DirecTV will begin the planned expansion of its HDTV services later this year by offering digital local broadcast channels, featuring high-definition programming, in 12 major markets. The company also announced plans to market new receivers with digital video recording capability, based on technology from News Corp’s NDS subsidiary.
To facilitate the planned channel expansion, DirecTV said during CES it would shift to the MPEG-4 AVC compression system, initially on HD services, which will require new MPEG-4-enabled set-top interactive receiver descramblers (IRDs).
The expansion will be carried out through the launch of four next-generation satellites by 2007. The additional capacity will eventually enable delivery of more than 1,500 local high-definition channels and 150 national HD channels.
The first two satellites are slated for launch early in the second quarter, enabling delivery of local HD channels in select markets by midyear, said Mitch Stern, DirecTV’s president and CEO.
The initial 12 markets slated for local HD service include: New York, Los Angeles, Chicago, Philadelphia, Boston, San Francisco, Washington D.C., Dallas, Atlanta, Detroit, Houston and Tampa. The markets represent 36 million homes, or nearly 33 percent of all U.S. households.
Stern said the company is still working out the logistics of getting the new equipment to existing high-definition DirecTV subscribers and did not detail marketing or rollout plans for the new equipment. In addition to a new set-top box, existing HDTV subscribers also may be required to replace their current dishes with slightly larger ones, a DirecTV representative said.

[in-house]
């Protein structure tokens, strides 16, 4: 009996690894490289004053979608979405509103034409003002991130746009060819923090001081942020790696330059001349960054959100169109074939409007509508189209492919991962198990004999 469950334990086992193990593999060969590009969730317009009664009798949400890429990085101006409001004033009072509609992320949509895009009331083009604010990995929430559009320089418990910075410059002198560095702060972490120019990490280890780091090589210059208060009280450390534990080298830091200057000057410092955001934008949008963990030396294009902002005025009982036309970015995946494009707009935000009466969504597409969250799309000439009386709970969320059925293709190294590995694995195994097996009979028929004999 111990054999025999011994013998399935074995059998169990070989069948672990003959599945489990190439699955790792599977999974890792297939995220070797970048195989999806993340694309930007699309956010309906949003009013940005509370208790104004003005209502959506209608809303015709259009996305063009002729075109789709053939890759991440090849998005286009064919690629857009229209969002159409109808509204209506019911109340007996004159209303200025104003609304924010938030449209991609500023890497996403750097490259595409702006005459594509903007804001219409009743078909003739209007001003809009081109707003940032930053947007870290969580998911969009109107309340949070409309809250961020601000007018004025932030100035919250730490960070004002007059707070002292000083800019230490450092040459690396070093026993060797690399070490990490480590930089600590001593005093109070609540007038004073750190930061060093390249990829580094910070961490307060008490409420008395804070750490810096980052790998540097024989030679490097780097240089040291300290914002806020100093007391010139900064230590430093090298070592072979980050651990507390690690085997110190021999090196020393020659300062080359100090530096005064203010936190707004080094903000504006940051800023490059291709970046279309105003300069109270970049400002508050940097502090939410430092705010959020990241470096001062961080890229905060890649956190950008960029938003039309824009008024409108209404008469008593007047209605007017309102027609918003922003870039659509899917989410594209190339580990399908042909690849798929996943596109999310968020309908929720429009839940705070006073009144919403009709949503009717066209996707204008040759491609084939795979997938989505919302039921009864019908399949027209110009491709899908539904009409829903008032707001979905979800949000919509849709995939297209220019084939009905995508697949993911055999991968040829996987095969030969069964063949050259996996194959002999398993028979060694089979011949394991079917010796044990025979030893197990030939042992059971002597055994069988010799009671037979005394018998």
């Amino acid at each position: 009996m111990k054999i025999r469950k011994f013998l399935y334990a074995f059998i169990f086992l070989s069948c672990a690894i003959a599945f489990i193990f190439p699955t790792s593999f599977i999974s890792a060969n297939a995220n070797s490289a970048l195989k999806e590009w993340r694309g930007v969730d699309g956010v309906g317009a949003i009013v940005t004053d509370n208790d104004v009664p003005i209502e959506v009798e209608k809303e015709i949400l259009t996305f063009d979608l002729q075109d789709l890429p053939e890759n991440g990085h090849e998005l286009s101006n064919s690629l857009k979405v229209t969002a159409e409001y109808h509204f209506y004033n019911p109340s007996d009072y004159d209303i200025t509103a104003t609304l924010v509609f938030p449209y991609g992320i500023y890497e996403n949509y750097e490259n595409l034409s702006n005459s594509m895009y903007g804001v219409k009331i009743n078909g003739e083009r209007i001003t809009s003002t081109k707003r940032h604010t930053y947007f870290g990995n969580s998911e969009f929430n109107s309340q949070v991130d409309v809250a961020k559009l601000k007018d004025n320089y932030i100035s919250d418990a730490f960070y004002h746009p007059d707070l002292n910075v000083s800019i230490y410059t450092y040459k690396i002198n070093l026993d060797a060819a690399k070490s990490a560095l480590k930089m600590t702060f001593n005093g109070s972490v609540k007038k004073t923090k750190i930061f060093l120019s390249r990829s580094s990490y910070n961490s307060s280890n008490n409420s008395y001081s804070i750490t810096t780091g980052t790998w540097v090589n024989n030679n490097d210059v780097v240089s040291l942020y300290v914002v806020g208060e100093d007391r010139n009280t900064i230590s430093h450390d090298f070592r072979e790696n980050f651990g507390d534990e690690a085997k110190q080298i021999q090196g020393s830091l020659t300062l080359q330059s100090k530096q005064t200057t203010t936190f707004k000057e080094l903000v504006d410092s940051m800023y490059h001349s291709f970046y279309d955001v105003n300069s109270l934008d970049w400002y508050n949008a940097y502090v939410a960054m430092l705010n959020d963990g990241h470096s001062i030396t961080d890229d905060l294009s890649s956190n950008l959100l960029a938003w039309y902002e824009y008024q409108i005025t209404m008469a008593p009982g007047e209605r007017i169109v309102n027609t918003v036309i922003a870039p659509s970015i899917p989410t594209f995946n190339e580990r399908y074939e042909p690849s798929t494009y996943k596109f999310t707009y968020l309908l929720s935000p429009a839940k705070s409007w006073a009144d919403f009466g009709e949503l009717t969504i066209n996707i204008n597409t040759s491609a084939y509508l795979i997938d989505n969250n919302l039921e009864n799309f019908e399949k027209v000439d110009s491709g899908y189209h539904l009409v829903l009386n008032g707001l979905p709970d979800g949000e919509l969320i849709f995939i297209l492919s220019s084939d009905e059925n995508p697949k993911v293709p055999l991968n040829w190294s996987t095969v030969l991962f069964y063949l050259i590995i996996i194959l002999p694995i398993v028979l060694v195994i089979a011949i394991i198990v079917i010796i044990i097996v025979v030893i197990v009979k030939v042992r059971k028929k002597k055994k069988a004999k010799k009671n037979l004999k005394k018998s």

In 2004, DirecTV increased its distribution of local standard-definition channels to approximately 23 million homes.
In other news, DirecTV announced the addition of new interactive services including new mix channels with enhanced features that allow customers to view up to six channels on one screen, a DirecTV Active Channel that will offer a wide array of interactive services and new DirecTV-developed DVRs and services.
Later in the year, DirecTV will rollout a Home Media Center DVR option that will allow access to recorded content seamlessly from all televisions in the home.
Regarding plans to add its own DVRs this year, Stern said DirecTV has a contractual agreement to continue working with TiVo, and will deliver a new DirecTV TiVo product during the year. Stern said he was scheduled to meet with TiVo’s CEO Mike Ramsay during CES to discuss the possibility of DirecTV adding some of the enhanced services TiVo will be rolling out in its “Tahiti” initiative.
Stern said DirecTV plans to offer multiple products and service options for its customers and will select the most compelling.
“There is a lot of competition,” Stern said. “Everybody wants to be with DirecTV.”